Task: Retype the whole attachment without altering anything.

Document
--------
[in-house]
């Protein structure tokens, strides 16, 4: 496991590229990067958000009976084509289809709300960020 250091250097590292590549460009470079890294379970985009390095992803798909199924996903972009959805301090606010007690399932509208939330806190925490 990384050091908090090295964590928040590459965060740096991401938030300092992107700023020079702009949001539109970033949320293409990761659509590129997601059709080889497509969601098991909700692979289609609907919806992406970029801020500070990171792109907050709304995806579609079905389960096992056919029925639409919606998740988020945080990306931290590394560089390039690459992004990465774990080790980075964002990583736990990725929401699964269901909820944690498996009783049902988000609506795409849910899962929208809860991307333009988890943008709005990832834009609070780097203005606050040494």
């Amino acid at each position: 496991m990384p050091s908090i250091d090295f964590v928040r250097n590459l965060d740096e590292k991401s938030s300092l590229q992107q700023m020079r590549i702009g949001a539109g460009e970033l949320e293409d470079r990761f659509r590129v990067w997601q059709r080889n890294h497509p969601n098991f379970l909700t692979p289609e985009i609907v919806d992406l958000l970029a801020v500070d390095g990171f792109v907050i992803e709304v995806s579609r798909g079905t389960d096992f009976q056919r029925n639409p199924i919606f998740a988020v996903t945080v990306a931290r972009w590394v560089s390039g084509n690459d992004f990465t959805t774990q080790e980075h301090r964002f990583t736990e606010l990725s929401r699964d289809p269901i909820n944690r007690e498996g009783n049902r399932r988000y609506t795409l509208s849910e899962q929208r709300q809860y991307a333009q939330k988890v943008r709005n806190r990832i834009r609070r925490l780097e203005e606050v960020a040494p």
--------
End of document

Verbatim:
[in-house]
């Protein structure tokens, strides 16, 4: 496991590229990067958000009976084509289809709300960020 250091250097590292590549460009470079890294379970985009390095992803798909199924996903972009959805301090606010007690399932509208939330806190925490 990384050091908090090295964590928040590459965060740096991401938030300092992107700023020079702009949001539109970033949320293409990761659509590129997601059709080889497509969601098991909700692979289609609907919806992406970029801020500070990171792109907050709304995806579609079905389960096992056919029925639409919606998740988020945080990306931290590394560089390039690459992004990465774990080790980075964002990583736990990725929401699964269901909820944690498996009783049902988000609506795409849910899962929208809860991307333009988890943008709005990832834009609070780097203005606050040494």
């Amino acid at each position: 496991m990384p050091s908090i250091d090295f964590v928040r250097n590459l965060d740096e590292k991401s938030s300092l590229q992107q700023m020079r590549i702009g949001a539109g460009e970033l949320e293409d470079r990761f659509r590129v990067w997601q059709r080889n890294h497509p969601n098991f379970l909700t692979p289609e985009i609907v919806d992406l958000l970029a801020v500070d390095g990171f792109v907050i992803e709304v995806s579609r798909g079905t389960d096992f009976q056919r029925n639409p199924i919606f998740a988020v996903t945080v990306a931290r972009w590394v560089s390039g084509n690459d992004f990465t959805t774990q080790e980075h301090r964002f990583t736990e606010l990725s929401r699964d289809p269901i909820n944690r007690e498996g009783n049902r399932r988000y609506t795409l509208s849910e899962q929208r709300q809860y991307a333009q939330k988890v943008r709005n806190r990832i834009r609070r925490l780097e203005e606050v960020a040494p």